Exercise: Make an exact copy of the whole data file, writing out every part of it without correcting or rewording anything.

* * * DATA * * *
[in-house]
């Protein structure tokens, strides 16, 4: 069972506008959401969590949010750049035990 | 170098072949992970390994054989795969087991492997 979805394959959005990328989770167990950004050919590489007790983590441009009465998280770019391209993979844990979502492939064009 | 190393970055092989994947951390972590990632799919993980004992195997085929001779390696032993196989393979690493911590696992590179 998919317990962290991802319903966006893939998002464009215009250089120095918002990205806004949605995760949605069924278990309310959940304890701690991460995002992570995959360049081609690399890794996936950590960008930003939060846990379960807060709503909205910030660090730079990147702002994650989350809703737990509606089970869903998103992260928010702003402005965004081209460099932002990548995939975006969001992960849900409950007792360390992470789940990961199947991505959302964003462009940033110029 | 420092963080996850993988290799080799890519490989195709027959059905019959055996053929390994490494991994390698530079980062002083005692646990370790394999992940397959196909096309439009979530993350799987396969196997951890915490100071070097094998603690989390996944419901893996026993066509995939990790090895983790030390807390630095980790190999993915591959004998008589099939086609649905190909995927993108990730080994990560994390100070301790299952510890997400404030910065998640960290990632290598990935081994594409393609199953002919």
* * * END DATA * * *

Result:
[in-house]
């Protein structure tokens, strides 16, 4: 069972506008959401969590949010750049035990 | 170098072949992970390994054989795969087991492997 979805394959959005990328989770167990950004050919590489007790983590441009009465998280770019391209993979844990979502492939064009 | 190393970055092989994947951390972590990632799919993980004992195997085929001779390696032993196989393979690493911590696992590179 998919317990962290991802319903966006893939998002464009215009250089120095918002990205806004949605995760949605069924278990309310959940304890701690991460995002992570995959360049081609690399890794996936950590960008930003939060846990379960807060709503909205910030660090730079990147702002994650989350809703737990509606089970869903998103992260928010702003402005965004081209460099932002990548995939975006969001992960849900409950007792360390992470789940990961199947991505959302964003462009940033110029 | 420092963080996850993988290799080799890519490989195709027959059905019959055996053929390994490494991994390698530079980062002083005692646990370790394999992940397959196909096309439009979530993350799987396969196997951890915490100071070097094998603690989390996944419901893996026993066509995939990790090895983790030390807390630095980790190999993915591959004998008589099939086609649905190909995927993108990730080994990560994390100070301790299952510890997400404030910065998640960290990632290598990935081994594409393609199953002919």